With So Much at Stake with Obamacare Repeal, ‘Trust Me’ Simply Isn’t Good Enough

by | Jan 12, 2017 | ACA

Cross-posted from Huffington Post.

As the 115th Congress begins its work, it’s clear that Republican leaders are wasting no time – and leaving no procedural stone unturned – in their rush to repeal the Affordable Care Act (ACA). They are moving at a breakneck pace to end a law that has helped 20 million more Americans gain health coverage, many for the first time. It has brought the country’s uninsured rate to its lowest level in history. And it has been, without question, the greatest advance for women’s health in a generation.

The ACA’s benefits are myriad and very clear. To mention just a few:

  • Most health plans now cover women’s health services like maternity care and contraception.
  • Most plans now cover, without cost-sharing, women’s preventive services, including birth control and breastfeeding support, counseling and equipment.
  • Women – and men – with preexisting conditions can no longer be denied coverage because they have been sick. That means breast cancer and domestic violence survivors, women who have had cesarean sections and people with chronic conditions like high blood pressure or diabetes cannot be denied health coverage.
  • The law prohibits lifetime and annual caps on benefits, and other predatory practices, so that insurers can no longer take away your coverage when you get sick and need it most.
  • Women can no longer be charged more than men for the same insurance policies. Before the ACA took effect, more than nine in 10 of the best-selling plans on the individual market practiced gender rating, which cost women approximately $1 billion per year.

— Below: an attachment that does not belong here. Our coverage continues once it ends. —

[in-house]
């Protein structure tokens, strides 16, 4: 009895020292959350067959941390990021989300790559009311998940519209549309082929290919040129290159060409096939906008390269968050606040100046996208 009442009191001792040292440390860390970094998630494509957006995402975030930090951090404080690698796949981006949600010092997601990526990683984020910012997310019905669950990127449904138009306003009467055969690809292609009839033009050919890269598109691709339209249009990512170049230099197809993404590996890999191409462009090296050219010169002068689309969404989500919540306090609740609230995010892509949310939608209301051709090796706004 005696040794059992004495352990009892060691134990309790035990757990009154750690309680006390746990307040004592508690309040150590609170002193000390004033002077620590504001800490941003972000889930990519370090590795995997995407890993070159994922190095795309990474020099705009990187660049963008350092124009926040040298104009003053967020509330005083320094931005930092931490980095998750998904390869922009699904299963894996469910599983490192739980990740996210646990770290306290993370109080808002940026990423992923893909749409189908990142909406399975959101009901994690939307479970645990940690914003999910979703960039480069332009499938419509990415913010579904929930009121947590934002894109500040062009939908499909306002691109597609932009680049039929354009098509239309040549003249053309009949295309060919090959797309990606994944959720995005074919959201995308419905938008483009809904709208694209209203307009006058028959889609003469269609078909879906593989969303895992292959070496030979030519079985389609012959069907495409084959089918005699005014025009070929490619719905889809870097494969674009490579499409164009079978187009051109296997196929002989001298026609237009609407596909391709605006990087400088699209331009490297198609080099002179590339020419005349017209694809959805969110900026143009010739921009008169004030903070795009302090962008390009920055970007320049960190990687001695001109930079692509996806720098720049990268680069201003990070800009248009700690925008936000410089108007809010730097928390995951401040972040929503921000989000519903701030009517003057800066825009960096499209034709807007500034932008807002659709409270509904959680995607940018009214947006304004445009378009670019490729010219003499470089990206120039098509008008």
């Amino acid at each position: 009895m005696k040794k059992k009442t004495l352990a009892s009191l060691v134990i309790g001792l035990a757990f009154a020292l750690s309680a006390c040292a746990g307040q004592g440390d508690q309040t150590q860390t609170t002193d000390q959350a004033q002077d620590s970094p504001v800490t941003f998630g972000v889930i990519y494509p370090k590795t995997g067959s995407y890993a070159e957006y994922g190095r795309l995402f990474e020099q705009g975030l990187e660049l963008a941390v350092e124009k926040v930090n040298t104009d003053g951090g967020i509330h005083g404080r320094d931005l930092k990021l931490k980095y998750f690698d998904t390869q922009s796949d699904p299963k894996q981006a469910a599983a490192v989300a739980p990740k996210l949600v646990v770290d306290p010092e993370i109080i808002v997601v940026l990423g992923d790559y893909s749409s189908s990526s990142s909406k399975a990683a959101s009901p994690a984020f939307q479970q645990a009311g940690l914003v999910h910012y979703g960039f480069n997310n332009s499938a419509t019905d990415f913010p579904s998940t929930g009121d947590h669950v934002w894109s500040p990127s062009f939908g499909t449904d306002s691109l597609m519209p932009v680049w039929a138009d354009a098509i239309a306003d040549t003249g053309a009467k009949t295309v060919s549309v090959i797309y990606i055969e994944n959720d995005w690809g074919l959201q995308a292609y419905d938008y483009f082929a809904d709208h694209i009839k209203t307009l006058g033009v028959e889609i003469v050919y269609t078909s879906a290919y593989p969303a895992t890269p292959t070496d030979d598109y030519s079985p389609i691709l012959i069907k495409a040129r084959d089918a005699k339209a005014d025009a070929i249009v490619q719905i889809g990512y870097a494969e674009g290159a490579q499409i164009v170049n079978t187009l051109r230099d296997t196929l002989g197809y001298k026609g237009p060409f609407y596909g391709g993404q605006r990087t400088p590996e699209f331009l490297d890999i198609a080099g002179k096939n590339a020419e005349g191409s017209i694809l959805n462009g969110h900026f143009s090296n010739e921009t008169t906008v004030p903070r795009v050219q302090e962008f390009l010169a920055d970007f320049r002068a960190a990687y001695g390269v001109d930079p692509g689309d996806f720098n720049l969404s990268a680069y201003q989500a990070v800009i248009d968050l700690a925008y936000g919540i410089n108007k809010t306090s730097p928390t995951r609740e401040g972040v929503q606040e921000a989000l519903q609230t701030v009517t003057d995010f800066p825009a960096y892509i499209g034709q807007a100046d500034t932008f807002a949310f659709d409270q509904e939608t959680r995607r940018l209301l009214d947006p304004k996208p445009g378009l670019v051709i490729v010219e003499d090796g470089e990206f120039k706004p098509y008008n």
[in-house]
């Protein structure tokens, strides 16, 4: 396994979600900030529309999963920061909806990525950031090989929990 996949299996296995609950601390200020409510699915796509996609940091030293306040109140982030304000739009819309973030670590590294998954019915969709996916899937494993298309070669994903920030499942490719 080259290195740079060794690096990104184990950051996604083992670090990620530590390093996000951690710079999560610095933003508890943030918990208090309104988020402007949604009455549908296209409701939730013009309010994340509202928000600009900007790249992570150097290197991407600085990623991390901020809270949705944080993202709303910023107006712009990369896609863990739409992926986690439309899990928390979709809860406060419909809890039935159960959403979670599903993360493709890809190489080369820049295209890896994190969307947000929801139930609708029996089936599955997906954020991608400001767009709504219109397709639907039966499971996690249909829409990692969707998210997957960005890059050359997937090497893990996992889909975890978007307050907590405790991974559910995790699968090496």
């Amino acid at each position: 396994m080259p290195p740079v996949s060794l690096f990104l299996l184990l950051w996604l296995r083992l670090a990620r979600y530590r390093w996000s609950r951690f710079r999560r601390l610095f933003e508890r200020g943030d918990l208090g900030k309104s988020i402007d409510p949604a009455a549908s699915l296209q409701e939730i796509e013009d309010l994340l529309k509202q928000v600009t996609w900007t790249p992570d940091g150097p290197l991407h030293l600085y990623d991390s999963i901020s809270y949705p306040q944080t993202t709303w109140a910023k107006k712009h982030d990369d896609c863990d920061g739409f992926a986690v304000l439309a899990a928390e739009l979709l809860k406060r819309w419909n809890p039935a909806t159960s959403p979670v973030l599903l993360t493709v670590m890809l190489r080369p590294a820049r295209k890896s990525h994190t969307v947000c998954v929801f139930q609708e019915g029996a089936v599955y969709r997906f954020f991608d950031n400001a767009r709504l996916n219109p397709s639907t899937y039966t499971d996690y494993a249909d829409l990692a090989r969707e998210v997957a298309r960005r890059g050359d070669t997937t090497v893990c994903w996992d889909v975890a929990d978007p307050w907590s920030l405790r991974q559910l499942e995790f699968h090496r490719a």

• Discrimination in federally funded health care – including sex discrimination – is finally against the law.

Women stand to lose all this, and much more, if Republicans repeal the ACA. Indeed, doing so would jeopardize the health of millions of women and undermine the economic security of countless families.

Yet Republican congressional leaders seem undeterred. In the days or weeks ahead, they seem absolutely determined to take coverage away from tens of millions of people.

The big question facing the country is: What comes next?

And answers are just about impossible to come by.

That’s because Republican leaders in Congress are refusing to provide real answers to hard questions about what happens to women – to those of us with preexisting conditions – to those who cannot afford coverage without the financial supports the ACA provides – if the ACA is repealed. The answers they give are designed to sound reassuring but, in fact, they are grossly inadequate.

When it comes to our health care, as with so much else, the details matter – a lot. We deserve transparency. With so much at stake, “trust us” simply isn’t good enough.

In fact, reasonable people have no cause to trust opponents of the ACA. Republicans have been attacking the law since it was first introduced in Congress. But for more than six years, they have failed to coalesce around an alternative. They have failed to make clear their priorities for health care reform. They have failed to offer a better way.

Instead, they have spent precious time attacking and working to undermine a law that has helped millions of women, men and children in this country.

What do ACA opponents in Congress support as an alternative and what, if any, protections will continue under their ACA replacement law? The fact is: We don’t know. But it’s a question that urgently needs answers.

When we talk about international treaties, lawmakers like to say that trust without verification is a dangerous thing. It is indeed. And this is certainly true when it comes to something as critical as our health coverage. Offering no details – no verification – about a replacement package, Republican congressional leaders are asking us to trust them as they strip millions of their health coverage and economic security.

That’s simply not acceptable. Our health is too important to fly blind. Women and families have too much to lose. We should all reach out to our senators and representatives – this week – to demand clear answers … before it’s too late.